The duodenum, the shortest part of the small intestine at about 10 to 12 inches long, is the first part of the lower gastrointestinal tract. This hallow jointed tube connects the stomach to the jejunum. The anterior part of the duodenum called the duodenal bulb is attached to that part of the stomach called the pyloric sphincter and the end part of the duodenum called the ligament of Treitz connects to the jejunum. This ligament of Treitz is a suspensory muscle that attaches the duodenum to the diaphragm. The duodenum is the most fixed part of the small intestine.
The duodenum has four parts. The first three parts are the superior duodenum, the descending duodenum and the inferior duodenum forms like a letter “C” and the last part known is the ascending duodenum. Only the superior duodenum is covered by the peritoneum. The rest of the duodenum is retroperitoneal and therefore immobile.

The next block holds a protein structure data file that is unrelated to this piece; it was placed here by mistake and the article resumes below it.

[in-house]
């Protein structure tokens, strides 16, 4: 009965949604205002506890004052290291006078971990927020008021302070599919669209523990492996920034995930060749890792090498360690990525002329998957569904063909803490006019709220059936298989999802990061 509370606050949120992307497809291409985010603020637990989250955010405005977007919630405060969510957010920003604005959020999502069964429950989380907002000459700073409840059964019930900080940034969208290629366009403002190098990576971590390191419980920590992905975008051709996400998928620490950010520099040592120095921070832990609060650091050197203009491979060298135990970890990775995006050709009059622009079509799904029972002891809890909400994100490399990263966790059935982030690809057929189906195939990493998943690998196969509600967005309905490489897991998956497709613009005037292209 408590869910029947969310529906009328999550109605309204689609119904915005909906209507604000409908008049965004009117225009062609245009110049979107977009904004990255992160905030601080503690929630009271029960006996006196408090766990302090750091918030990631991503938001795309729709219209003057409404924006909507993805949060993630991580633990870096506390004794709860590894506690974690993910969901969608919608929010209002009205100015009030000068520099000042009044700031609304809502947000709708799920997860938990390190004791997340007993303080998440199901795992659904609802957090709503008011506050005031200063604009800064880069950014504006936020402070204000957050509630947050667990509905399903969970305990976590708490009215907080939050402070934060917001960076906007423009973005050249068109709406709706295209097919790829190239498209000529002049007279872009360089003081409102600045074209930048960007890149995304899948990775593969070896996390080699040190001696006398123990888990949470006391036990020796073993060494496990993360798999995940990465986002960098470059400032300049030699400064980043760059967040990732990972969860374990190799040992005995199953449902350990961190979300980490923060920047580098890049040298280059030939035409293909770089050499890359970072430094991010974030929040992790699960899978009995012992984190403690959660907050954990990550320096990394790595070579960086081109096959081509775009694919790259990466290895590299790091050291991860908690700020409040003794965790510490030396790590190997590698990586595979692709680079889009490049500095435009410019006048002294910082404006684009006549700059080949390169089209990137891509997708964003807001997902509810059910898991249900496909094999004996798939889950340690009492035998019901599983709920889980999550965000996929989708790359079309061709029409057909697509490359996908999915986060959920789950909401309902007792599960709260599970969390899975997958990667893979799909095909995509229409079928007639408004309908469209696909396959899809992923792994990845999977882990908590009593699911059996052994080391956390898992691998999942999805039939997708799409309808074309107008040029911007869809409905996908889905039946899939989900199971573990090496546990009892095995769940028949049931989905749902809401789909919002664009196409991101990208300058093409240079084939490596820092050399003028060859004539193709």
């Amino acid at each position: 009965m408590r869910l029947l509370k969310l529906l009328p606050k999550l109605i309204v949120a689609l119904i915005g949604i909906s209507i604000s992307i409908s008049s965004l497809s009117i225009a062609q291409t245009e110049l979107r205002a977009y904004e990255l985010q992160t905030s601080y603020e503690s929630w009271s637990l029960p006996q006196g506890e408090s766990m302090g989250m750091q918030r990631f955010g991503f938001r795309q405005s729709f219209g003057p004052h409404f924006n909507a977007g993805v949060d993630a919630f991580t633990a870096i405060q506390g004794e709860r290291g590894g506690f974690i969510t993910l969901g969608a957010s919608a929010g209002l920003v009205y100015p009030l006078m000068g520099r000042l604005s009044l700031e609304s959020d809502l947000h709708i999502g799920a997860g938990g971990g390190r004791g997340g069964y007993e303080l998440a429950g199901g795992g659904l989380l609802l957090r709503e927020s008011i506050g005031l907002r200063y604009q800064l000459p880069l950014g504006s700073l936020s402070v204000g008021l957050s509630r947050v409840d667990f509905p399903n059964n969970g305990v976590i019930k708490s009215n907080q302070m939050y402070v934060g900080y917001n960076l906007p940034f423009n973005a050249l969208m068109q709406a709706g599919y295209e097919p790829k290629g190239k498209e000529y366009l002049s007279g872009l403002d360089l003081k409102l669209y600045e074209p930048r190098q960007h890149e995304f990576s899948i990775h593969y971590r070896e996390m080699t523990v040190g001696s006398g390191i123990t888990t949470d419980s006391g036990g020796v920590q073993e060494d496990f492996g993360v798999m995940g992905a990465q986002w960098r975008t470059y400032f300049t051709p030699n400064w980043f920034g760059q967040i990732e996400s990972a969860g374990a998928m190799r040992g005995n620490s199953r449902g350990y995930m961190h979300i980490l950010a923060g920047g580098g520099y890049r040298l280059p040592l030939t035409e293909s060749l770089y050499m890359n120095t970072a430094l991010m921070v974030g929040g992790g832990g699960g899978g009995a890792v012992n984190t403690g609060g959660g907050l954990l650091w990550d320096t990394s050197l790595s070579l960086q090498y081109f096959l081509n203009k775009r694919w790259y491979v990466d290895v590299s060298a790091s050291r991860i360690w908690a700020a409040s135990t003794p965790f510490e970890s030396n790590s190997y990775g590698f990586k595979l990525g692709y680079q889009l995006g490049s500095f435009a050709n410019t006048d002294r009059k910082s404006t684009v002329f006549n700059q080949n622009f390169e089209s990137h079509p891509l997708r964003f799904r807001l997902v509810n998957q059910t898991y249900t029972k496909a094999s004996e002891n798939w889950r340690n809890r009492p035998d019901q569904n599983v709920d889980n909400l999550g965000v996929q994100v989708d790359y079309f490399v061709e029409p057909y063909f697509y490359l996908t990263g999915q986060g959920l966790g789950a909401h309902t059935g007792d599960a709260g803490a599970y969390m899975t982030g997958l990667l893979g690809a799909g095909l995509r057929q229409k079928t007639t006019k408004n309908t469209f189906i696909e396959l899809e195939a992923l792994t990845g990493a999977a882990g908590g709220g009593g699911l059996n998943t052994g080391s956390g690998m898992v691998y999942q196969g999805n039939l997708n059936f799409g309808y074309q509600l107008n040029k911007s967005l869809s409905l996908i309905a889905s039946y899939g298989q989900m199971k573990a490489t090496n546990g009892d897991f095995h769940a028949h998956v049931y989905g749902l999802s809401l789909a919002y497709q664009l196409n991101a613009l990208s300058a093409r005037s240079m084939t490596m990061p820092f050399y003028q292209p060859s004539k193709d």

Most chemical digestion happens in the duodenum. The duodenal epithelium releases secretin and cholecystokinin when the pylorus opens and gastric chyme is released into the duodenum. This signals the liver and gallbladder to release digestive enzymes like trypsin, lipase and amylase through the pancreatic duct and the common bile duct which are directly connected to the duodenum. The Brunner’s glands that lines the duodenum secrete alkaline mucus that neutralizes the acidity of the chyme coming from the stomach. This protects the duodenum from too much acidity and in consequence the rest of the small intestine because the duodenum then passes a less acidic chyme to the jejunum. This mucus from the Brunner’s glands helps in the absorption of the nutrients as well. The duodenum is also the main site for iron absorption.